She said the “real villain” was the Conservative party of  “Cameron and his bully boys”.

They had penalised people in her ward working in two or three jobs just to pay the rent and keep their children in school uniform and shoes.

“They have treated our doctors and nurses, our teachers, our carers and the people who drive the engine of the economy, like dirt.

“What they have done has been catastrophic for Lambeth, it has driven many people to – and some over – the edge.

“And that is why I had no choice but to break ranks, and to ask, as I do now, that we go back to the community, listen to them and work with them to turn this shocking state of affairs around.

“It isn’t just about the libraries, although they are a powerful example of a substantial breakdown in trust and communication between the electorate and the elected, and of an imposed ‘solution’ which does not provide any answers.

“There is a solution for the libraries and it has already been identified.

“Sometimes the bravest act, and the one commanding most respect, is to admit that a change in direction is what is needed.

“The people of Lambeth want to help and they know how to, I believe we should trust the people who gave us their mandate and move forward, not apart but together.”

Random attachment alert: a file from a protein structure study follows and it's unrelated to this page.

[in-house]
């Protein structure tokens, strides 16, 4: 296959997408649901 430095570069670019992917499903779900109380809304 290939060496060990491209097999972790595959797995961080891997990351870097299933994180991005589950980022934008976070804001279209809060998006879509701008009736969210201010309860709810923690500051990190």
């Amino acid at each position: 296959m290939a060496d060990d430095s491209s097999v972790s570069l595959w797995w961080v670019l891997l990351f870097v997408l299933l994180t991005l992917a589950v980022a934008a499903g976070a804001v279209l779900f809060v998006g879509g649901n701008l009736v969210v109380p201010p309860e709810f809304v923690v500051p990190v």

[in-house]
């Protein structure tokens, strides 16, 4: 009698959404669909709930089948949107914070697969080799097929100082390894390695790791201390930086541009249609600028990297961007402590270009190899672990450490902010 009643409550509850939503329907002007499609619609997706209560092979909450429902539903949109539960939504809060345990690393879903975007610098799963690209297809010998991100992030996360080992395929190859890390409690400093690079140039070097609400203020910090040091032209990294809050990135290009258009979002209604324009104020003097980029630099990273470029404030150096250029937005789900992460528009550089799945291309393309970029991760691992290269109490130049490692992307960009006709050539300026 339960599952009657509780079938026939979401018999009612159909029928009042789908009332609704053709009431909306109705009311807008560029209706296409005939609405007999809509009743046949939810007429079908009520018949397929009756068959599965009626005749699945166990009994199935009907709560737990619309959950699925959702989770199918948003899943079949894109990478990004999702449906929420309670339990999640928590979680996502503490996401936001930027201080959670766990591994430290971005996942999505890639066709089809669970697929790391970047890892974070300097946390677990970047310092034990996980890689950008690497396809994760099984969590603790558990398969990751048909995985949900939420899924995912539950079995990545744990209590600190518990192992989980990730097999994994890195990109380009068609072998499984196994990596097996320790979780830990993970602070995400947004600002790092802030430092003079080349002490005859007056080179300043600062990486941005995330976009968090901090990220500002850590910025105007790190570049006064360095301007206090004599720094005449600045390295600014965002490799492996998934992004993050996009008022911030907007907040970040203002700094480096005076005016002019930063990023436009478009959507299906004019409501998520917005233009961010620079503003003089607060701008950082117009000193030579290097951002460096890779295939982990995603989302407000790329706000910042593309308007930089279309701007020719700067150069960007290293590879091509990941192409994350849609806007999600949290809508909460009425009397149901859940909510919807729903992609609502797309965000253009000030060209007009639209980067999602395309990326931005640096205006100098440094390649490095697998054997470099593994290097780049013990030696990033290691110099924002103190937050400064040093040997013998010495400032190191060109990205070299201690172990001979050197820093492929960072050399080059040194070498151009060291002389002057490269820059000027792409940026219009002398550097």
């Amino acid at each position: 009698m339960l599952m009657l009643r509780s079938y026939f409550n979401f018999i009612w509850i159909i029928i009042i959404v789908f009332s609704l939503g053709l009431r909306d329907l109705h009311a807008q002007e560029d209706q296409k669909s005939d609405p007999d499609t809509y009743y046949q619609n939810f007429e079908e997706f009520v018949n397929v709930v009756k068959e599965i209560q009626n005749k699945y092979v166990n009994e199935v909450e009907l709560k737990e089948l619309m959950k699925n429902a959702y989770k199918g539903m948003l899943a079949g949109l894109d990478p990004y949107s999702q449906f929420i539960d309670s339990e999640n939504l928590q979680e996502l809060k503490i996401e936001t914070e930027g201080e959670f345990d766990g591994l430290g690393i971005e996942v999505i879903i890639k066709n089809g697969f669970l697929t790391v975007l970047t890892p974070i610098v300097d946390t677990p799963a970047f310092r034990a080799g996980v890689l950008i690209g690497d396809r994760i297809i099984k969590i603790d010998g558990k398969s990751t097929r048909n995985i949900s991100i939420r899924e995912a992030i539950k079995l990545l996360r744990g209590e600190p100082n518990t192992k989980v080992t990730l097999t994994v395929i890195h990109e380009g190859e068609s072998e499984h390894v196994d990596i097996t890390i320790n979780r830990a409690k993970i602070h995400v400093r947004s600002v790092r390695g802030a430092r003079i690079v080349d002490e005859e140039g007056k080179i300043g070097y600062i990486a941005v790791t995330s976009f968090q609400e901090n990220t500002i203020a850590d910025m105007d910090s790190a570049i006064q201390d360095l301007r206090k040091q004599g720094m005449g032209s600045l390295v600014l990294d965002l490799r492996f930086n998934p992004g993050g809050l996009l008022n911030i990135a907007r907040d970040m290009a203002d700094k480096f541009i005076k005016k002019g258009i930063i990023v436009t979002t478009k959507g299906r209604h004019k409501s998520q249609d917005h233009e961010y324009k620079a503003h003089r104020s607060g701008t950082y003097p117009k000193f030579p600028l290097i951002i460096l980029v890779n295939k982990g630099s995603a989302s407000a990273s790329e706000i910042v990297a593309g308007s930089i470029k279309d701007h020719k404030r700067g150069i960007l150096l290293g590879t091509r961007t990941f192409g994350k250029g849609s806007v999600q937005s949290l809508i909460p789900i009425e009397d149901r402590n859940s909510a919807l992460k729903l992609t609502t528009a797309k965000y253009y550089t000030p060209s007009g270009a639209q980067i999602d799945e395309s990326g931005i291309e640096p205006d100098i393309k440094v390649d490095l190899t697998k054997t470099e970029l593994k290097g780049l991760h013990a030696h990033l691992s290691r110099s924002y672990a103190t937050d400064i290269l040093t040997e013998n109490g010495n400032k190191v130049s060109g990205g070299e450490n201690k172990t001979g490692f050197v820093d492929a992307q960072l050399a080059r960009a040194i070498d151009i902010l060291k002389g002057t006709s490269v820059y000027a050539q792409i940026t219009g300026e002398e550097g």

You can download the full statement here.

 

New protest, new libraries chief

Library protesters plan to demonstrate again this evening (13 April), this time outside the annual meeting of the council at 7pm at Elm Green School near Tulse Hill station.

The meeting will allocate new roles to council cabinet members, with responsibility for libraries passing from Cllr Jane Edbrooke to Cllr Jack Hopkins, whose portfolio will also include “regeneration and planning” and encouraging economic development.

He will be responsible for “encouraging economic development in our town centres and making the borough an attractive place for businesses to thrive” as well as assets including “parks, leisure services and libraries,” the council said.

Under the council’s published plan for the Minet and Carnegie libraries, its leisure provider, GLL, will be running the “healthy living centres” in them which, opponents say, will be no more than gyms with books.

The Labour group has rejected this description.

Hopkins will also be “driving a major events strategy to attract and boost tourism locally including working with Lambeth businesses to develop a vibrant, yet safe, night-time economy.”

About the Author

Alan Slingsby moved to Brixton just as the 1981 uprising began. His nearest pub was the Effra and nearest off licence the Frontline — long gone in an earlier wave of closures of treasured community establishments. He works out of an office in St Matthews and before that the Bon Marché. Has edited newspapers for the National Union of Students and National Union of Teachers. Now makes a living designing magazines and books and anything else people will pay him for.